Marin Architects has revealed potential plans to expand and convert a century-old commercial building located in a buzzing corner of Washington Heights, Manhattan. Formerly known as the Jumel Building, the structure was originally completed in 1911 by famed American entrepreneur Frank W. Woolworth.
Glass is starting to rise at 260 Kent Avenue, and there’s something strangely pleasing about the new façade. The clean pre-cast concrete panels are shockingly white, and have deeply set back windows. The molecular pattern and forms of sugar crystals inspired the unusual design, as an homage to the Domino Sugar Factory that used to dominate the Williamsburg waterfront.
Permits have been filed for a single-story commercial structure at 110 East 125th Street in Harlem, Manhattan. The site is located on the same block as the 125th Street Metro-North train station, and the 125th Street subway station serviced by the 4, 5, and 6 trains. The Durst Organization is listed as responsible for development.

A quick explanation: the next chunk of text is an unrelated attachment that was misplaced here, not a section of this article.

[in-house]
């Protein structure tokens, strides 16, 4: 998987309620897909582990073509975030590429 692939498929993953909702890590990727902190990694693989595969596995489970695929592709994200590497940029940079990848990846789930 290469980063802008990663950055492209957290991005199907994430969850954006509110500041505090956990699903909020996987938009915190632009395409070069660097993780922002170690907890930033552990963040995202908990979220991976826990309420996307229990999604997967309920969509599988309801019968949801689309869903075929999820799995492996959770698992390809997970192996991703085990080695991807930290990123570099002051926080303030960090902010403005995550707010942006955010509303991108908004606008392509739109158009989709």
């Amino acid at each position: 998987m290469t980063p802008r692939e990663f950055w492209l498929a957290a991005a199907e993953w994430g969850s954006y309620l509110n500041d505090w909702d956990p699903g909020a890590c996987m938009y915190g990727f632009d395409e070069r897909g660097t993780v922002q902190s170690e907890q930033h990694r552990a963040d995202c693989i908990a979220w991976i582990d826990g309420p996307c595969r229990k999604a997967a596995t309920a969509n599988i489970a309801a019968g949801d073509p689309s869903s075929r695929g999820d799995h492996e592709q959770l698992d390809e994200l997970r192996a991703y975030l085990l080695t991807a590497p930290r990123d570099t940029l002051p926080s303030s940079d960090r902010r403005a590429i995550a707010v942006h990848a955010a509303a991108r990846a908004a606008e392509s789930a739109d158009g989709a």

Once the site of the electronic and music store J&R, 25 Park Row has risen tremendously quick above City Hall Park and the Lower Manhattan skyline in the past year alone. Excavation and foundation work only began in 2017, but the halfway mark for construction was reached in early August. Since then, a new rendering of the 49-story and 665-foot residential skyscraper has been revealed, and work has progressed to the final upper floors directly below the extruded crown that tops the building.
With the Hudson Yards and Manhattan West mega developments in Midtown dominating the news, it is easy to forget one sizable project just a block away. Hudson Commons is a major transformation of an eight-story warehouse built in 1962. An additional 17 floors will be added atop the black masonry-clad tower, bringing 700,000 square feet of new office space to the neighborhood. Cove Property and Baupost Group are responsible for the development.